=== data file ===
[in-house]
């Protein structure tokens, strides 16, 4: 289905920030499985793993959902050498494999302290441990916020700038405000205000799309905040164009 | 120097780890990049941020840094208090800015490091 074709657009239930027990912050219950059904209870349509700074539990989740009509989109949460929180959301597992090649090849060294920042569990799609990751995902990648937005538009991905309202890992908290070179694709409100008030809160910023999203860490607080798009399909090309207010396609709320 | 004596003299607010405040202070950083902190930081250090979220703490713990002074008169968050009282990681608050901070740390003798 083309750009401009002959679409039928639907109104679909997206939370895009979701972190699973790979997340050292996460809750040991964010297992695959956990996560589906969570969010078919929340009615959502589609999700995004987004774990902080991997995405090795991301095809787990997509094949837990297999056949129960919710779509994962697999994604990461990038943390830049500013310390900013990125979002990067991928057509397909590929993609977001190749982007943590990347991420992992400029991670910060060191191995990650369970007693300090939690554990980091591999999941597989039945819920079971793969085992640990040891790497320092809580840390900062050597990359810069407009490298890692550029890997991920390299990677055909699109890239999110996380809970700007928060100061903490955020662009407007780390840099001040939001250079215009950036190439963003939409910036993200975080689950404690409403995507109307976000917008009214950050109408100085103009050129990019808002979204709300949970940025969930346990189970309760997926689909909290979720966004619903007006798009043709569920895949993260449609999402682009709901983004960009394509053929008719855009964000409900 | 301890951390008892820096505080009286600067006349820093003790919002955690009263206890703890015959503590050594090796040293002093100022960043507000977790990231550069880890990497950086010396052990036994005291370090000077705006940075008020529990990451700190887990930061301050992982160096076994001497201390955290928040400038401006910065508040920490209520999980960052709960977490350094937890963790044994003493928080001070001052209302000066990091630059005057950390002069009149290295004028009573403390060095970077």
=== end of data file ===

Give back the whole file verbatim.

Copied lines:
[in-house]
């Protein structure tokens, strides 16, 4: 289905920030499985793993959902050498494999302290441990916020700038405000205000799309905040164009 | 120097780890990049941020840094208090800015490091 074709657009239930027990912050219950059904209870349509700074539990989740009509989109949460929180959301597992090649090849060294920042569990799609990751995902990648937005538009991905309202890992908290070179694709409100008030809160910023999203860490607080798009399909090309207010396609709320 | 004596003299607010405040202070950083902190930081250090979220703490713990002074008169968050009282990681608050901070740390003798 083309750009401009002959679409039928639907109104679909997206939370895009979701972190699973790979997340050292996460809750040991964010297992695959956990996560589906969570969010078919929340009615959502589609999700995004987004774990902080991997995405090795991301095809787990997509094949837990297999056949129960919710779509994962697999994604990461990038943390830049500013310390900013990125979002990067991928057509397909590929993609977001190749982007943590990347991420992992400029991670910060060191191995990650369970007693300090939690554990980091591999999941597989039945819920079971793969085992640990040891790497320092809580840390900062050597990359810069407009490298890692550029890997991920390299990677055909699109890239999110996380809970700007928060100061903490955020662009407007780390840099001040939001250079215009950036190439963003939409910036993200975080689950404690409403995507109307976000917008009214950050109408100085103009050129990019808002979204709300949970940025969930346990189970309760997926689909909290979720966004619903007006798009043709569920895949993260449609999402682009709901983004960009394509053929008719855009964000409900 | 301890951390008892820096505080009286600067006349820093003790919002955690009263206890703890015959503590050594090796040293002093100022960043507000977790990231550069880890990497950086010396052990036994005291370090000077705006940075008020529990990451700190887990930061301050992982160096076994001497201390955290928040400038401006910065508040920490209520999980960052709960977490350094937890963790044994003493928080001070001052209302000066990091630059005057950390002069009149290295004028009573403390060095970077």